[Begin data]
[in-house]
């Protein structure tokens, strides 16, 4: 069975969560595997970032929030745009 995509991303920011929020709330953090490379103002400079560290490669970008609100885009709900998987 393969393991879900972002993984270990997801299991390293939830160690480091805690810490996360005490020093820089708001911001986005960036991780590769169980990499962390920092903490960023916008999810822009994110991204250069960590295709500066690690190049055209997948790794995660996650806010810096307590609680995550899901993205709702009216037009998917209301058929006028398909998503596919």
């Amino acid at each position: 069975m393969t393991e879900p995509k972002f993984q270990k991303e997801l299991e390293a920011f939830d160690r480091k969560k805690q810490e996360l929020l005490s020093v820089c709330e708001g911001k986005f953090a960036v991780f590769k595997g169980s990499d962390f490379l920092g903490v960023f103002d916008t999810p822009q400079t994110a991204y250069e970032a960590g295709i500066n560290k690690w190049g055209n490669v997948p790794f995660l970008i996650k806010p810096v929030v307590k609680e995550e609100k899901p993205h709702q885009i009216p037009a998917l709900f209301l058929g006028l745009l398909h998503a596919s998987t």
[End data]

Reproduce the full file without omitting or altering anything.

[in-house]
């Protein structure tokens, strides 16, 4: 069975969560595997970032929030745009 995509991303920011929020709330953090490379103002400079560290490669970008609100885009709900998987 393969393991879900972002993984270990997801299991390293939830160690480091805690810490996360005490020093820089708001911001986005960036991780590769169980990499962390920092903490960023916008999810822009994110991204250069960590295709500066690690190049055209997948790794995660996650806010810096307590609680995550899901993205709702009216037009998917209301058929006028398909998503596919």
């Amino acid at each position: 069975m393969t393991e879900p995509k972002f993984q270990k991303e997801l299991e390293a920011f939830d160690r480091k969560k805690q810490e996360l929020l005490s020093v820089c709330e708001g911001k986005f953090a960036v991780f590769k595997g169980s990499d962390f490379l920092g903490v960023f103002d916008t999810p822009q400079t994110a991204y250069e970032a960590g295709i500066n560290k690690w190049g055209n490669v997948p790794f995660l970008i996650k806010p810096v929030v307590k609680e995550e609100k899901p993205h709702q885009i009216p037009a998917l709900f209301l058929g006028l745009l398909h998503a596919s998987t």